A recent example (there are many) of this is Daniela Hantuchova, who won Birmingham in June, with a number of tight, and arduous victories.  She then immediately played in Hertogenbosch, where (priced at 1.41) she retired at 5-0 down in the first set against the lucky loser, Lesia Tsurenko.

Top 10 players, who are used to defending ranking points, and tend to be fitter, cope with this better but they also tend to plan their schedules better so rarely play week after week.   I wouldn’t include them in this bracket.

This success related fatigue particularly affects players outside the top 50 in the WTA, but can be applied to the ATP on the whole.

3. Another fatigue factor that affects a player is playing too many long matches in a short space of time.  My work on the influence of a 5 set match on men’s players is well known, and can be viewed here

To summarise, players that have played a 5 set match in the previous round have a horrific record, particularly the players ranked outside the top 50.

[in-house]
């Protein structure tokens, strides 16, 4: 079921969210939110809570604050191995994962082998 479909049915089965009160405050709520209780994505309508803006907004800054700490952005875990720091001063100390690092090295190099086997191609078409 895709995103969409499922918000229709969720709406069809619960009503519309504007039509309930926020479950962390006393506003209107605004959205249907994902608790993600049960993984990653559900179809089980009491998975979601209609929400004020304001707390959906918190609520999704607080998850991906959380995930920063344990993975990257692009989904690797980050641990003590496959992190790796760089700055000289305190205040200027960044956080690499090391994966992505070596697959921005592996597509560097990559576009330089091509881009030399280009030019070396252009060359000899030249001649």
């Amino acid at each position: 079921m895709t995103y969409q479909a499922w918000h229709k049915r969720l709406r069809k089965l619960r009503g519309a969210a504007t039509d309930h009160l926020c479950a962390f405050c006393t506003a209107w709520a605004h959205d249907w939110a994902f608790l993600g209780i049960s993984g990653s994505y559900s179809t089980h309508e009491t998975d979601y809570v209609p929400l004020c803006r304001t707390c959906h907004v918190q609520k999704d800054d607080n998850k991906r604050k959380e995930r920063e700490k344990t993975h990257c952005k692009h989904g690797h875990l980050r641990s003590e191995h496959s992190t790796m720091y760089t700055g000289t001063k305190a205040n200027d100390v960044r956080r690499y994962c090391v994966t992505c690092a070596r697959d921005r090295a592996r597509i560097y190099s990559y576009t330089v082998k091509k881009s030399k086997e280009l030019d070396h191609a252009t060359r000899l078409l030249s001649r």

This theory can also be applied to the 3 set format in both the ATP and WTA tours.  Players that play 2 or more matches which have over 30 games in them are definitely worth opposing against players that are much fresher.

4. Injury, or potential injury, tends to be something that influences a pre-match price greatly.  Due to the market often giving much higher odds on a potentially injured player than would normally be the case, a player that the market thinks has an injury doubt can be great value if they quickly show that they have recovered from it.  However it’s very difficult to judge whether this is the case pre-match. 

I decided to assess several injury factors, basically splitting situations into several segments – injuries where the player is out for over two weeks, and players playing within 2 weeks of giving a walkover or retiring.

Interestingly, the women players playing within 2 weeks of walkover/retiring were affected much worse than the men, showing that they play before they are fully fit and the market doesn’t take that into account as much as it should.  Could we also assume that they retire due to more genuine reasons than men?  I’m sure those who saw Philipp Kohlschreiber’s retirement at Wimbledon against Ivan Dodig would have an opinion on that…